Last week, a federal jury in Mobile, Alabama, convicted a Norwegian-based shipping company of one count of conspiracy, three counts of violating the Act to Prevent Pollution from Ships (“APPS”), three counts of obstruction of justice and one count of witness tampering. Three vessel crewmembers were convicted for obstructing justice, violating APPS, witness tampering and conspiracy. Notably, a fourth crewmember pleaded guilty in October.
According to the Department of Justice, the evidence presented during the two-week trial demonstrated that in January 2010, the shipping company knew that the oily-water separator aboard its vessel was inoperable. That argument was based in part on an internal corporate memorandum noting that the device could not properly filter oil-contaminated waste water and stating that individuals “could get caught for polluting” if the problem was not addressed. The government thus argued to the jury that, rather than repair or replace the oily-water separator, the shipping company and crew bypassed the device and discharged 20,000 gallons of oil-contaminated waste water to the sea prior to the vessel’s arrival in the Port of Mobile.
The obstruction of justice convictions were based on the government’s accusation the shipping company and its crew attempted to hide these discharges from the U.S. Coast Guard by making false and fictitious entries in the vessel’s oil record book and garbage record book. The government also claimed two crewmembers lied to the U.S. Coast Guard about the discharge of sludge and ordered lower ranking crewmembers to do the same.
Based on these convictions, the company could be fined up to $500,000 per count, in addition to other possible penalties. The crewmembers face a maximum penalty of 20 years in prison for the obstruction of justice charges. Sentencing is scheduled in Mobile, Alabama, for February 11, 2016.Click here for the Department of Justice press release.
One important take-away from this case is that the investigation, commitment of resources and prosecution of MARPOL criminal cases remains a high priority with the United States Coast Guard and the United States Department of Justice. As a federal environmental crime prosecutor for twenty-one years in New Orleans, my docket was comprised of many such cases. Now, in private practice with Liskow & Lewis, I see the trend continuing. If anything, regulations and enforcement actions are increasing. Take for instance, the recent addition of MARPOL Annex VI involving air emissions.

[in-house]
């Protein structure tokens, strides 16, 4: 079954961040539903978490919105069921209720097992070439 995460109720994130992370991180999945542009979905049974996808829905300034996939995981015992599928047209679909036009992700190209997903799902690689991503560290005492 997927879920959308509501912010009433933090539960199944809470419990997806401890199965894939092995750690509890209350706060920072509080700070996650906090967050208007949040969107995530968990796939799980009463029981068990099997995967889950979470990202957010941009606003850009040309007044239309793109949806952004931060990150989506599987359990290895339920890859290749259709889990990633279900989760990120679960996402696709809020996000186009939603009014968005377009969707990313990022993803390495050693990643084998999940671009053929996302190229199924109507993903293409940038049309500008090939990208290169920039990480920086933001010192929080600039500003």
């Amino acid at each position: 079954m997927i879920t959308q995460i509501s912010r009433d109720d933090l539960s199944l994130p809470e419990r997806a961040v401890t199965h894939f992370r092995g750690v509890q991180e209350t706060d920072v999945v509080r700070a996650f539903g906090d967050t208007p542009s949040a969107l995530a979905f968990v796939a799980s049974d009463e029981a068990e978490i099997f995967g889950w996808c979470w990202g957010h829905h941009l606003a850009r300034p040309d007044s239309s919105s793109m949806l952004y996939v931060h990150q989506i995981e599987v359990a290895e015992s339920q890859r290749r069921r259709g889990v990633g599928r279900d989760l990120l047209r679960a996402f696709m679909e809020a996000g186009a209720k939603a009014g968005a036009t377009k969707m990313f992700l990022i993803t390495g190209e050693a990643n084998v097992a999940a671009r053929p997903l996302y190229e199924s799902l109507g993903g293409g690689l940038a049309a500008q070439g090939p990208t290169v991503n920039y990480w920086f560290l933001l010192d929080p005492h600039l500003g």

I have learned as a criminal defense attorney that ship owners and operators charged with MARPOL violations are not “bad corporate citizens.” Indeed, it is clear from my industry talks and discussions with shipping professionals, that companies go to great effort and expense to train their personnel to comply with the regulations. They do this because it is the right thing to do. They also know that the cost of non-compliance is worse than any arguable benefit of by-passing the regulations. This is especially true for ship owners who are “vetted” by charterers and cargo interests and a criminal conviction could prohibit a ship owner from doing business with a vital trading partner.
Unfortunately, there is no easy answer for a company to avoid government enforcement actions, even when the company is practicing good corporate responsibility. Therefore, companies need to prepare for government inspections and prosecutions as they would for a man overboard or any other marine casualty. While preparation alone cannot prevent a criminal prosecution, having a plan in place will help a company minimize its exposure, and the costs of responding to government scrutiny.